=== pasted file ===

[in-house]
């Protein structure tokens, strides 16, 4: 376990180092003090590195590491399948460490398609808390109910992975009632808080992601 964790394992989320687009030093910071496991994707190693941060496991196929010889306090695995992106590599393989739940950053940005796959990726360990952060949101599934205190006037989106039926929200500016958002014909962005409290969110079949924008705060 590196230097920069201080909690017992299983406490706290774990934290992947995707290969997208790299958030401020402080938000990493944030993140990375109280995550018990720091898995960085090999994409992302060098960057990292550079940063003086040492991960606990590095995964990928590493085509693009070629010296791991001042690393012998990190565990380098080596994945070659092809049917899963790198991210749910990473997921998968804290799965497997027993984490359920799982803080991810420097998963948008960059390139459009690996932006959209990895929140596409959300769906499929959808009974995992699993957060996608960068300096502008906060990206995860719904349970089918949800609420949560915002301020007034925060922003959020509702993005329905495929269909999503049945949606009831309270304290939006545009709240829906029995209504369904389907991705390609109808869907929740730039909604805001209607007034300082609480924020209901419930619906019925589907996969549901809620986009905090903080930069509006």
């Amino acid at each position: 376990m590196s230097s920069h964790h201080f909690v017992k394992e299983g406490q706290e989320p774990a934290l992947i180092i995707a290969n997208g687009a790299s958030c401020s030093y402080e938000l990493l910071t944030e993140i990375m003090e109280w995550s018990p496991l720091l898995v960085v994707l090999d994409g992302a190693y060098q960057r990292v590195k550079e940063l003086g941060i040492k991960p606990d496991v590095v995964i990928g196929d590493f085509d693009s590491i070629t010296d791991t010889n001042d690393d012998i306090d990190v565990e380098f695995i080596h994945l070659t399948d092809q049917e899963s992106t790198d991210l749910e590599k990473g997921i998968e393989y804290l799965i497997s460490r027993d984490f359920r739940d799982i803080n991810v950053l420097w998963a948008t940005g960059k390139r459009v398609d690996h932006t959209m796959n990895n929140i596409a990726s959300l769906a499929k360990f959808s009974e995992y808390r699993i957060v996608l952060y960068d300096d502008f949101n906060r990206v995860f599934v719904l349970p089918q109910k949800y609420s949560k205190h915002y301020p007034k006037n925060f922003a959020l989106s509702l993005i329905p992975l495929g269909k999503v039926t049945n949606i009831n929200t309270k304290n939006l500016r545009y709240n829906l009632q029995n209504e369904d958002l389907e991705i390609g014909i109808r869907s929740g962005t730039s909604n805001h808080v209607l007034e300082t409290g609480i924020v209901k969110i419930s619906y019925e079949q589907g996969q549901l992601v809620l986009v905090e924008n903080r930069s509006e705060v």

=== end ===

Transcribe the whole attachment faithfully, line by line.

[in-house]
């Protein structure tokens, strides 16, 4: 376990180092003090590195590491399948460490398609808390109910992975009632808080992601 964790394992989320687009030093910071496991994707190693941060496991196929010889306090695995992106590599393989739940950053940005796959990726360990952060949101599934205190006037989106039926929200500016958002014909962005409290969110079949924008705060 590196230097920069201080909690017992299983406490706290774990934290992947995707290969997208790299958030401020402080938000990493944030993140990375109280995550018990720091898995960085090999994409992302060098960057990292550079940063003086040492991960606990590095995964990928590493085509693009070629010296791991001042690393012998990190565990380098080596994945070659092809049917899963790198991210749910990473997921998968804290799965497997027993984490359920799982803080991810420097998963948008960059390139459009690996932006959209990895929140596409959300769906499929959808009974995992699993957060996608960068300096502008906060990206995860719904349970089918949800609420949560915002301020007034925060922003959020509702993005329905495929269909999503049945949606009831309270304290939006545009709240829906029995209504369904389907991705390609109808869907929740730039909604805001209607007034300082609480924020209901419930619906019925589907996969549901809620986009905090903080930069509006």
């Amino acid at each position: 376990m590196s230097s920069h964790h201080f909690v017992k394992e299983g406490q706290e989320p774990a934290l992947i180092i995707a290969n997208g687009a790299s958030c401020s030093y402080e938000l990493l910071t944030e993140i990375m003090e109280w995550s018990p496991l720091l898995v960085v994707l090999d994409g992302a190693y060098q960057r990292v590195k550079e940063l003086g941060i040492k991960p606990d496991v590095v995964i990928g196929d590493f085509d693009s590491i070629t010296d791991t010889n001042d690393d012998i306090d990190v565990e380098f695995i080596h994945l070659t399948d092809q049917e899963s992106t790198d991210l749910e590599k990473g997921i998968e393989y804290l799965i497997s460490r027993d984490f359920r739940d799982i803080n991810v950053l420097w998963a948008t940005g960059k390139r459009v398609d690996h932006t959209m796959n990895n929140i596409a990726s959300l769906a499929k360990f959808s009974e995992y808390r699993i957060v996608l952060y960068d300096d502008f949101n906060r990206v995860f599934v719904l349970p089918q109910k949800y609420s949560k205190h915002y301020p007034k006037n925060f922003a959020l989106s509702l993005i329905p992975l495929g269909k999503v039926t049945n949606i009831n929200t309270k304290n939006l500016r545009y709240n829906l009632q029995n209504e369904d958002l389907e991705i390609g014909i109808r869907s929740g962005t730039s909604n805001h808080v209607l007034e300082t409290g609480i924020v209901k969110i419930s619906y019925e079949q589907g996969q549901l992601v809620l986009v905090e924008n903080r930069s509006e705060v």